The window tells the story of the wounded God who at the crack of dawn keeps His promise, raising the Christ who died for our redemption. Since then, people who bear the mark of the Son follow in His tradition, engaged in the tasks of raising others from death. Each such resurrection here is a small signal of the great resurrection yet to come.
Psalm 121 is read at funerals during or right after the procession from hearse to graveside. It is spoken by the living on behalf of the one whose eyes closed in death now gaze upon the maker of heaven and earth. It is a defiant declaration that death will not have the last word for the help that comes from the Lord turns the isolation and darkness of the grave into the gateway of the communal life in light everlasting. On Sunday the living faithful gathered at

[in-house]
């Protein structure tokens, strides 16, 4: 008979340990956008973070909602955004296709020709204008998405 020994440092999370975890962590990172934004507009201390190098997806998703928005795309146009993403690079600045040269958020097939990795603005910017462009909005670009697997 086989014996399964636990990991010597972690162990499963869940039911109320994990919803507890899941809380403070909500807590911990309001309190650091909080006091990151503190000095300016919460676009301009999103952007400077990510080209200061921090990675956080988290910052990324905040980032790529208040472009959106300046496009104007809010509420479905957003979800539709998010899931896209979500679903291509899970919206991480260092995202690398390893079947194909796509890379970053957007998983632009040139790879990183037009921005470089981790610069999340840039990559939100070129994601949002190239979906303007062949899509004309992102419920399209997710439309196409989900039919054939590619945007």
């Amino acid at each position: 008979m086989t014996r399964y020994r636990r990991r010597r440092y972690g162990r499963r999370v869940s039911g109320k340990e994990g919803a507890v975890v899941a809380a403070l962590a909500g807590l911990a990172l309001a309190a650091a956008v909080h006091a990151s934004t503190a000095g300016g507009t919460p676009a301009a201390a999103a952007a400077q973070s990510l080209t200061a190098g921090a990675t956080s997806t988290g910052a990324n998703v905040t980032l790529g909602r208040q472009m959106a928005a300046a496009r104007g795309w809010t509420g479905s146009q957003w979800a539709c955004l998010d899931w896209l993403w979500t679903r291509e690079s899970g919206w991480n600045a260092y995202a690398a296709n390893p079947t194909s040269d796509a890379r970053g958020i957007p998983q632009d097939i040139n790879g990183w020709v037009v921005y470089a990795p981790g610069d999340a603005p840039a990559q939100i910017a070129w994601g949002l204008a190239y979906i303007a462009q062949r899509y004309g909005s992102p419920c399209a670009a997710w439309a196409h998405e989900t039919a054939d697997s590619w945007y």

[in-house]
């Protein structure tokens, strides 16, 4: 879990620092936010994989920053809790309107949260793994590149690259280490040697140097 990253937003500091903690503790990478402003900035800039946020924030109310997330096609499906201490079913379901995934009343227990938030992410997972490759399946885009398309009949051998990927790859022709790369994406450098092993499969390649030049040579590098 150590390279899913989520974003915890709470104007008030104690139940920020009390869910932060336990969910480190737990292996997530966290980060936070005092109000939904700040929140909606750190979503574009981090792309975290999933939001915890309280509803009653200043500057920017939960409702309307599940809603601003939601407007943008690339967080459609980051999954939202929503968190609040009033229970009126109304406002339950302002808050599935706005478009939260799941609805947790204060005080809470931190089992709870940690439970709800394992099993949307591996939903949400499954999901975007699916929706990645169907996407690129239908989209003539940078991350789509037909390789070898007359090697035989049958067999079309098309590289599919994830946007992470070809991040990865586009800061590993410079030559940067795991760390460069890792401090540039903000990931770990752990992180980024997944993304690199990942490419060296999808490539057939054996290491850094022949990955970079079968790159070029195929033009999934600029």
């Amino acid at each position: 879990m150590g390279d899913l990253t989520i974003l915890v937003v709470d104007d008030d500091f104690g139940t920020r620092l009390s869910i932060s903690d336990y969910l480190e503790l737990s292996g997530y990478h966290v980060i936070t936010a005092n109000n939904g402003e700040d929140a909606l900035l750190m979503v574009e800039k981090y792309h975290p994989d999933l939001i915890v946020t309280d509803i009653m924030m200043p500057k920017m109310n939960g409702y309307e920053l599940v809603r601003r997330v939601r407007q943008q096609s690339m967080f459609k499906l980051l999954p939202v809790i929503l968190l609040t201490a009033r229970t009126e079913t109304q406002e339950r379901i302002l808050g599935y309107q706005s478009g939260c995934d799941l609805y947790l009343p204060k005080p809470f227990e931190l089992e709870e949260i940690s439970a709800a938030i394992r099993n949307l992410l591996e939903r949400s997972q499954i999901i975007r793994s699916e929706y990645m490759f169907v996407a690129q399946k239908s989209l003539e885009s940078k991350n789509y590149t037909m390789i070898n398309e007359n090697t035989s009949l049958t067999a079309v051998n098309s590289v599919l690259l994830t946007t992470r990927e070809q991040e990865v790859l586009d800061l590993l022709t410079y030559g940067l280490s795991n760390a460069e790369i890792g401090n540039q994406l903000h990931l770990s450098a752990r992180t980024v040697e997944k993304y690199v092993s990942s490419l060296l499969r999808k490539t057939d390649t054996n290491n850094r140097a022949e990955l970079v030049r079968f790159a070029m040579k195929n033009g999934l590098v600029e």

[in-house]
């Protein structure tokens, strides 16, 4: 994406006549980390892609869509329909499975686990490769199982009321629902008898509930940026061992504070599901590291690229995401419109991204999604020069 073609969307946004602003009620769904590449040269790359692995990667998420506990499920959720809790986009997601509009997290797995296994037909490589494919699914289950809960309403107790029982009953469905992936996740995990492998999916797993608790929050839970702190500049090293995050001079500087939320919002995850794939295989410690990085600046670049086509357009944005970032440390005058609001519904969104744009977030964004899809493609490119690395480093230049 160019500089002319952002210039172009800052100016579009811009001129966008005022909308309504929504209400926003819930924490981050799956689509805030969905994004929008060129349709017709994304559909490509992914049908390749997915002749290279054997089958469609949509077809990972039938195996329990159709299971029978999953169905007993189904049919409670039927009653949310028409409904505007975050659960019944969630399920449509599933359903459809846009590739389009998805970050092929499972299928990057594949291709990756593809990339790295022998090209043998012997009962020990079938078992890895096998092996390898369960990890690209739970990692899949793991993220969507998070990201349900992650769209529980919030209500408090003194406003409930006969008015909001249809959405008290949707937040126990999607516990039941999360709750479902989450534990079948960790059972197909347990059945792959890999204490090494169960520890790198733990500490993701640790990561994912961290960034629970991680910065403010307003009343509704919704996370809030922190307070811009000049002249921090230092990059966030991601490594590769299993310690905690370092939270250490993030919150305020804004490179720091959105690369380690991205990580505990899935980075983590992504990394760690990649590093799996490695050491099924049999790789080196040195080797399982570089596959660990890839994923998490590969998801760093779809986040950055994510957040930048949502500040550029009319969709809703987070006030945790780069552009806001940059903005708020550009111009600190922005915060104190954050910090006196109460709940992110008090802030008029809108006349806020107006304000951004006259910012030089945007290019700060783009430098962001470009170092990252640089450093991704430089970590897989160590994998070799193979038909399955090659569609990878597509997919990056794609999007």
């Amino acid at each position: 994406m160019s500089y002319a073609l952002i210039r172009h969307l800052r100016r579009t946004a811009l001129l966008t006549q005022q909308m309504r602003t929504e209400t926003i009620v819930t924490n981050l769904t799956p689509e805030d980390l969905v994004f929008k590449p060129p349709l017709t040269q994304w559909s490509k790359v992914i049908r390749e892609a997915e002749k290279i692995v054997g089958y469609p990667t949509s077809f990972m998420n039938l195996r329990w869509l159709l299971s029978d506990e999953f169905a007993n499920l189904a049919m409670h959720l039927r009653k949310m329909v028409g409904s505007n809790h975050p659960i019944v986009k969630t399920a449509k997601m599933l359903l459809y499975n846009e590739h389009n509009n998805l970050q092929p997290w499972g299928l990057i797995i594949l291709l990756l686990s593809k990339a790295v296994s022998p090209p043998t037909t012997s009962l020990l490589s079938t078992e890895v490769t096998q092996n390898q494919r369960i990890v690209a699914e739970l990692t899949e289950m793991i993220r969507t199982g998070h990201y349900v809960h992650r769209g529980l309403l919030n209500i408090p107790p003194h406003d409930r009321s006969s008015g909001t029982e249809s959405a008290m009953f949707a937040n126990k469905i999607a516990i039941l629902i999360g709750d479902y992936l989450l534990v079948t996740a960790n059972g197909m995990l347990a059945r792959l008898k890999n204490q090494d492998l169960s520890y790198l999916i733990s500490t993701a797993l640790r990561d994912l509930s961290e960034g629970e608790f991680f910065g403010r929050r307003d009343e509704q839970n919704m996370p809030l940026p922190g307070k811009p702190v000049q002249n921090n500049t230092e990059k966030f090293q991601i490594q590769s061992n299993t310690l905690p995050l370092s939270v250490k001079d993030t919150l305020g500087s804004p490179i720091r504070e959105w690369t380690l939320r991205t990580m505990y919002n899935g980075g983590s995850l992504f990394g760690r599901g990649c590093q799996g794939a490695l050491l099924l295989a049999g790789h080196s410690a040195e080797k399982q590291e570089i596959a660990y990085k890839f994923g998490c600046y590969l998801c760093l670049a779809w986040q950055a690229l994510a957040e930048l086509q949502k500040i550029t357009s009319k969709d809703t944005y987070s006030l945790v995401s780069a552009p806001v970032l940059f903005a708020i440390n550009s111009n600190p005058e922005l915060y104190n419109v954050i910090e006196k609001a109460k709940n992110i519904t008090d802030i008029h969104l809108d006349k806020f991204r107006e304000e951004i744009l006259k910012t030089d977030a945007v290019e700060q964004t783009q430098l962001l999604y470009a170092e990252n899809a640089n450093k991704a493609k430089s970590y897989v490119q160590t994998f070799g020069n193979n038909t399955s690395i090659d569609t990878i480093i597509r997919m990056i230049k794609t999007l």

, Irving TX to remember and give thanks for Robert Werberig, pastor and theologian of the church. I remember he once told a group of pastors that ministry wasn’t all that complicated. Just preach the Gospel and pray like a dog. I’ve tried to do both ever since. But more important than remembering Bob was remembering the Lord who was not slow to help him but arrived just in time so that hearing the last line of the 23rd psalm Robert’s final breath here was his first breath in the place where the Lord neither slumbering nor sleeping preserves his life from this time forth and forevermore. Godspeed, Bob. You will be missed until the day when we who know in part and see as through a mirror dimly will know fully and see face to face even as you do now. Good Shepherd Lutheran Church